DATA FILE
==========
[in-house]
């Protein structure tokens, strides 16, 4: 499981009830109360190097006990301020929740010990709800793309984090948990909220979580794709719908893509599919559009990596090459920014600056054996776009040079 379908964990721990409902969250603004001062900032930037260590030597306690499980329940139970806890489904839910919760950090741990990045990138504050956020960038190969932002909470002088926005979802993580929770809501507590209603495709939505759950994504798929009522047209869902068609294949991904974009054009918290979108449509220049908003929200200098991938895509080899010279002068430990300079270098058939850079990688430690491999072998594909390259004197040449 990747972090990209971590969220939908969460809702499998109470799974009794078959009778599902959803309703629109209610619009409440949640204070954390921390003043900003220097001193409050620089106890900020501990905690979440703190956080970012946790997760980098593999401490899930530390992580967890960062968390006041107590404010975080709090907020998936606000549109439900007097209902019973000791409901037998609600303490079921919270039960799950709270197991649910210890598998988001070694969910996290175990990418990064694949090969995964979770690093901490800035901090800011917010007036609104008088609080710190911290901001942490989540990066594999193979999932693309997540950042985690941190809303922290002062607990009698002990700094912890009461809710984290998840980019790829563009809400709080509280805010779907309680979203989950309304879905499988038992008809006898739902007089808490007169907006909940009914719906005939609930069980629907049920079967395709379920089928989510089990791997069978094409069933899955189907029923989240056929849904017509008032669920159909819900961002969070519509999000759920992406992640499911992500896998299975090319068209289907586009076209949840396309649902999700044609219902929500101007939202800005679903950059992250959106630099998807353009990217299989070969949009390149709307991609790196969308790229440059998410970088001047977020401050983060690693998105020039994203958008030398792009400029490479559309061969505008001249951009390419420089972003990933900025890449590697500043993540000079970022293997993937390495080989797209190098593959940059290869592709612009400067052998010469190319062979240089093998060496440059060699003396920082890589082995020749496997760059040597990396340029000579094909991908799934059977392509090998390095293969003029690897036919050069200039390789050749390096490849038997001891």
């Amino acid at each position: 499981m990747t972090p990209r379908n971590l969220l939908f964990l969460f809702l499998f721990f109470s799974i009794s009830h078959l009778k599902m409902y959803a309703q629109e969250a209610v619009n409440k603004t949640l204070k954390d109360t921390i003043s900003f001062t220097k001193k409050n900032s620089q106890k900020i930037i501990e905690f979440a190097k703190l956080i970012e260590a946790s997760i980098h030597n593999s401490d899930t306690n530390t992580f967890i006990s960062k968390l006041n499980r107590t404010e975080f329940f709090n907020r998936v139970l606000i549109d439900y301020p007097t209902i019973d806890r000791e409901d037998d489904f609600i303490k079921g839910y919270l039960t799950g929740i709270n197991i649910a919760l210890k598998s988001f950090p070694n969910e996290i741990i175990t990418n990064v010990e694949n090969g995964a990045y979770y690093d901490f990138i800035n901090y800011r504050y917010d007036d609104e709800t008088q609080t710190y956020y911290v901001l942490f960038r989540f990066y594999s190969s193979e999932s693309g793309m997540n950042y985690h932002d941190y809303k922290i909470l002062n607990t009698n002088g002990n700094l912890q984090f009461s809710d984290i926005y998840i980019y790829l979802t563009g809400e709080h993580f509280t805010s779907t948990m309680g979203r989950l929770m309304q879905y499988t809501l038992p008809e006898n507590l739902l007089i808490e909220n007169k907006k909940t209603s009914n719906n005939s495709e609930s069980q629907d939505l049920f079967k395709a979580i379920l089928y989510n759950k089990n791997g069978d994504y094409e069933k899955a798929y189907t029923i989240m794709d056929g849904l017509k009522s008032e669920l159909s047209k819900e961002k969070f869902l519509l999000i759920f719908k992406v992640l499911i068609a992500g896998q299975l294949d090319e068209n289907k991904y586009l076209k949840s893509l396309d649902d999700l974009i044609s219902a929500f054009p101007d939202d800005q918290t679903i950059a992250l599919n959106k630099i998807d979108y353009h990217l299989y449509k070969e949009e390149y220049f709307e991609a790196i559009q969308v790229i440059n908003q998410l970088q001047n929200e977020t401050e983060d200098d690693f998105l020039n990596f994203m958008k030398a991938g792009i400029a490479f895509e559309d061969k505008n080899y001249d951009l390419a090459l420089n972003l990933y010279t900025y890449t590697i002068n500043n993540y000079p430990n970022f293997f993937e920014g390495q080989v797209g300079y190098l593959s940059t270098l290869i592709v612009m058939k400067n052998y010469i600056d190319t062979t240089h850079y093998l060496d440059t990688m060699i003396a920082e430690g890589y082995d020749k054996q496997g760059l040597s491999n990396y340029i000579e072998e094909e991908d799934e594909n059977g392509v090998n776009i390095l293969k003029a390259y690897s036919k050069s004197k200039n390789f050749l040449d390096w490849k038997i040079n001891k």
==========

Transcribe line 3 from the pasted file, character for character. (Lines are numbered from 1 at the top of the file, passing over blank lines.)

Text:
């Amino acid at each position: 499981m990747t972090p990209r379908n971590l969220l939908f964990l969460f809702l499998f721990f109470s799974i009794s009830h078959l009778k599902m409902y959803a309703q629109e969250a209610v619009n409440k603004t949640l204070k954390d109360t921390i003043s900003f001062t220097k001193k409050n900032s620089q106890k900020i930037i501990e905690f979440a190097k703190l956080i970012e260590a946790s997760i980098h030597n593999s401490d899930t306690n530390t992580f967890i006990s960062k968390l006041n499980r107590t404010e975080f329940f709090n907020r998936v139970l606000i549109d439900y301020p007097t209902i019973d806890r000791e409901d037998d489904f609600i303490k079921g839910y919270l039960t799950g929740i709270n197991i649910a919760l210890k598998s988001f950090p070694n969910e996290i741990i175990t990418n990064v010990e694949n090969g995964a990045y979770y690093d901490f990138i800035n901090y800011r504050y917010d007036d609104e709800t008088q609080t710190y956020y911290v901001l942490f960038r989540f990066y594999s190969s193979e999932s693309g793309m997540n950042y985690h932002d941190y809303k922290i909470l002062n607990t009698n002088g002990n700094l912890q984090f009461s809710d984290i926005y998840i980019y790829l979802t563009g809400e709080h993580f509280t805010s779907t948990m309680g979203r989950l929770m309304q879905y499988t809501l038992p008809e006898n507590l739902l007089i808490e909220n007169k907006k909940t209603s009914n719906n005939s495709e609930s069980q629907d939505l049920f079967k395709a979580i379920l089928y989510n759950k089990n791997g069978d994504y094409e069933k899955a798929y189907t029923i989240m794709d056929g849904l017509k009522s008032e669920l159909s047209k819900e961002k969070f869902l519509l999000i759920f719908k992406v992640l499911i068609a992500g896998q299975l294949d090319e068209n289907k991904y586009l076209k949840s893509l396309d649902d999700l974009i044609s219902a929500f054009p101007d939202d800005q918290t679903i950059a992250l599919n959106k630099i998807d979108y353009h990217l299989y449509k070969e949009e390149y220049f709307e991609a790196i559009q969308v790229i440059n908003q998410l970088q001047n929200e977020t401050e983060d200098d690693f998105l020039n990596f994203m958008k030398a991938g792009i400029a490479f895509e559309d061969k505008n080899y001249d951009l390419a090459l420089n972003l990933y010279t900025y890449t590697i002068n500043n993540y000079p430990n970022f293997f993937e920014g390495q080989v797209g300079y190098l593959s940059t270098l290869i592709v612009m058939k400067n052998y010469i600056d190319t062979t240089h850079y093998l060496d440059t990688m060699i003396a920082e430690g890589y082995d020749k054996q496997g760059l040597s491999n990396y340029i000579e072998e094909e991908d799934e594909n059977g392509v090998n776009i390095l293969k003029a390259y690897s036919k050069s004197k200039n390789f050749l040449d390096w490849k038997i040079n001891k």